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FORT WORTH, Texas — Simple math shows the difficulty of making the U.S. women’s gymnastics team for the Tokyo Olympics.
The United States can send up to six women to Tokyo – a four-person team and two, potentially, as individuals. But one of the team spots is going to Simone Biles, who in addition to being the reigning world and Olympic champion just happens to be the greatest gymnast of all time.
That means there really are four guaranteed spots available. And there are 29 women besides Biles fighting for them, beginning at this week’s national championships.
“It is kind of nerve-wracking,” Suni Lee, who established herself as a contender for Tokyo with medals on floor exercise (silver) and uneven bars (bronze) in addition to the team gold at the 2019 world championships, said Wednesday.
“It’s kind of hard to tell who the team will be right now,” Lee said. “And having a bunch of new seniors come up, it is a wider selection and it's hard to tell because everybody is so good. So you're really all just fighting for those four spots.”
If you were a fan of the Fierce Five or the Final Five and haven’t paid much attention to gymnastics beyond Biles these past five years, you might be confused about why there’s only a four-person team. And what the story is with the individual spots.
Don’t worry. You are not alone.
The previous president of the International Gymnastics Federation (FIG) was on an eternal quest to make more room for specialists, gymnasts who only do a few events. So the team sizes were shrunk again for Tokyo, from five to four, and the FIG created a convoluted system to allocate those additional 12 spots.
To add to the confusion, countries were allowed to claim up to two of those “individual” spots – gymnasts who will still represent their country but won’t participate in the team competition.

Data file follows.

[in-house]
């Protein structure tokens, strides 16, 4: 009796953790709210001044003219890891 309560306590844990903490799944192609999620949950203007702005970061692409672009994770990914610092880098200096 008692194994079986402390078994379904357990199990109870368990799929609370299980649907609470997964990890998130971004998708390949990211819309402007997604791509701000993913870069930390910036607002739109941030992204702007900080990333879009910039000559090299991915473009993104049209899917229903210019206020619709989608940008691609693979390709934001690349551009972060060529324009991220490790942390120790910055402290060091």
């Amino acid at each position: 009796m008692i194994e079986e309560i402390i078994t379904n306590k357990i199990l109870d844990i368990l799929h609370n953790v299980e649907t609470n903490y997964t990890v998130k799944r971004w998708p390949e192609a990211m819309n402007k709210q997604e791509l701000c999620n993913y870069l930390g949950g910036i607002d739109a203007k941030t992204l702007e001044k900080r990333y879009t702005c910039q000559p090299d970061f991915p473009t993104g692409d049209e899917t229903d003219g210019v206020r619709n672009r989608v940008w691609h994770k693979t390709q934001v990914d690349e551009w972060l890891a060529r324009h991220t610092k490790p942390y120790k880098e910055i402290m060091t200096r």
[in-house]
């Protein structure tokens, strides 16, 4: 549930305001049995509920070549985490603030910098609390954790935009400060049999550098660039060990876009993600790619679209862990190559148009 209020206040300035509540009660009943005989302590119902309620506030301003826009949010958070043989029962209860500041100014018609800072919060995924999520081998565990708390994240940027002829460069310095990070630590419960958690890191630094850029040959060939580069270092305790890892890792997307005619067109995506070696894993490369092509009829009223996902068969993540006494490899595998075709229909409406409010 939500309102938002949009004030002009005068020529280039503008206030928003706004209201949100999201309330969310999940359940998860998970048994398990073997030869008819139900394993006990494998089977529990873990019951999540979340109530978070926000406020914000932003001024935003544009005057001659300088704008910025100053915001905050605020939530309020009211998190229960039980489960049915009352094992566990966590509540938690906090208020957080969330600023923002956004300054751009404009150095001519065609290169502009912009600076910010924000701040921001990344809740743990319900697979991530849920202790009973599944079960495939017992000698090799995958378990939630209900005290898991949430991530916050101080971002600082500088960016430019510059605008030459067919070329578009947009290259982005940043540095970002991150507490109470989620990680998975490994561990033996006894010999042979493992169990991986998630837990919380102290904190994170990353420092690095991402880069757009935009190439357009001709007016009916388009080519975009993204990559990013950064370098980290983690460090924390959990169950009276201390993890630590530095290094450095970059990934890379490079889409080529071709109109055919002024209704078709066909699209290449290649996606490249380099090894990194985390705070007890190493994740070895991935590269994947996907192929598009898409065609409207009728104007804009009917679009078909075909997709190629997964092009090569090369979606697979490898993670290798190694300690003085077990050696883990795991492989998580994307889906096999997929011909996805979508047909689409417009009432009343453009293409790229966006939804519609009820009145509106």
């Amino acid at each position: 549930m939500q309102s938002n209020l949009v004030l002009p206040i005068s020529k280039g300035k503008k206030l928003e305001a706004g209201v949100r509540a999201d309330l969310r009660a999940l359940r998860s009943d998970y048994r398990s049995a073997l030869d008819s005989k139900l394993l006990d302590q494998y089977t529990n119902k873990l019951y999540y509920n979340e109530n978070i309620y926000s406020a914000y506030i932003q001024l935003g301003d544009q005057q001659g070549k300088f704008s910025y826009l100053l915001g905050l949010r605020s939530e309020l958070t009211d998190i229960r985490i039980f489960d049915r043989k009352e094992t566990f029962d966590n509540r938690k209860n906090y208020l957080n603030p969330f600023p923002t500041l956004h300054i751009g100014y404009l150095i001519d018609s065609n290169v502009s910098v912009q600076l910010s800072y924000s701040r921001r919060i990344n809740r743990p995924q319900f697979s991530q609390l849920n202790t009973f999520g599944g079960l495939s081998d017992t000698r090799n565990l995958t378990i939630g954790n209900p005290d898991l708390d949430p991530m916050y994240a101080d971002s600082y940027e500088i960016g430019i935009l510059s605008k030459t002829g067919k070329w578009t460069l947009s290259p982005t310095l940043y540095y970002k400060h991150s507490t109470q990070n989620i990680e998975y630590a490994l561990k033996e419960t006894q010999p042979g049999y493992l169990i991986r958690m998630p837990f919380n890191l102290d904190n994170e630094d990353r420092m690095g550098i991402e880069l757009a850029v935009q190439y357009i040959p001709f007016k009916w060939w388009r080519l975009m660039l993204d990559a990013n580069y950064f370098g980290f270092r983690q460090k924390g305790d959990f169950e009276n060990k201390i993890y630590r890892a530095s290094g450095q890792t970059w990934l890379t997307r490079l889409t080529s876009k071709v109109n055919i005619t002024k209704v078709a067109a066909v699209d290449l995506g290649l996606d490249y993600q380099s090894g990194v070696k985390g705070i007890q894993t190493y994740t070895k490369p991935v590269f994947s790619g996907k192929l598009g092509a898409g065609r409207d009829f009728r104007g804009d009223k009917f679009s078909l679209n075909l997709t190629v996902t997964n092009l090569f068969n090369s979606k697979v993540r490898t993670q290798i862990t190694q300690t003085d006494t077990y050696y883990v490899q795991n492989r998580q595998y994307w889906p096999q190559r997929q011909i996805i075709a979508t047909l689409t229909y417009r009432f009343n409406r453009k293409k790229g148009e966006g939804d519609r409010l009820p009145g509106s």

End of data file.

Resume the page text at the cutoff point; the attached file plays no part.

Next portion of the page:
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This was all a hot mess before COVID-19 upended everything, and it’s even more so now. What you need to know is the U.S. women have locked in one additional spot that USA Gymnastics can assign to anyone, likely someone who has the potential to medal in an individual event.
Jade Carey also has unofficially secured a sixth spot, which is hers and hers alone, as the top vaulter in a World Cup series. Should Carey decide she’d rather be part of the U.S. team and secure one of those four places, however, the U.S. loses her “individual” spot and would only send a total of five women to Tokyo.
Regardless of how many gymnasts the Americans wind up sending to Tokyo, the larger question remains who they will be. Except for Biles, of course.
“Looking back at 2016 … you kind of knew who the top players were,” said MyKayla Skinner, an alternate on the Rio team. “Now it's kind of like, I feel like everyone's struggling through something. So we're all just trying to go out there and do our best and hopefully be in that top four. It’s going to be kind of crazy to see how it all plays out, because I feel like there's a good chance that it could be a couple of different groups of girls that make it on this Olympic team.”
Only the top two at Olympic trials, which are June 24 to 27, are guaranteed spots on the Tokyo team. The other two team members will be chosen based on a variety of factors, including their combined results from trials and this week’s national championships, and team needs.
All four gymnasts will compete in qualifying in Tokyo, with teams dropping their lowest score on each event. But for team finals, only three gymnasts compete on each event and all three scores count. While Biles is the ultimate security blanket, the Americans still have to find a combination that gives them two more strong scores for each event.
In 2012 and 2016, the team was already pretty obvious coming into nationals with the exception of maybe one gymnast. But gymnasts have barely competed in the past 18 months because of COVID-19, making it impossible to really know who is going to be a factor this summer and who won’t.
Add to that injuries to some of the top U.S. women – Lee, Skinner, Riley McCusker are either nursing injuries or recently recovered from them – and you’d probably have as much luck predicting the team by throwing darts at a dart board right now.
“I try not to focus too much about what can happen in this next month,” said Kayla DiCello, the 2019 U.S. junior champ who made a case for herself by finishing third at the U.S. Classic last month. “I just focus on what I’m doing right now in the moment.”
Good plan. Right now, the only certainty for the U.S. women is that nothing is certain.
Follow USA TODAY Sports columnist Nancy Armour on Twitter @nrarmour.
This article originally appeared on USA TODAY: 2021 Olympics: Simone Biles is only sure thing for US gymnastics team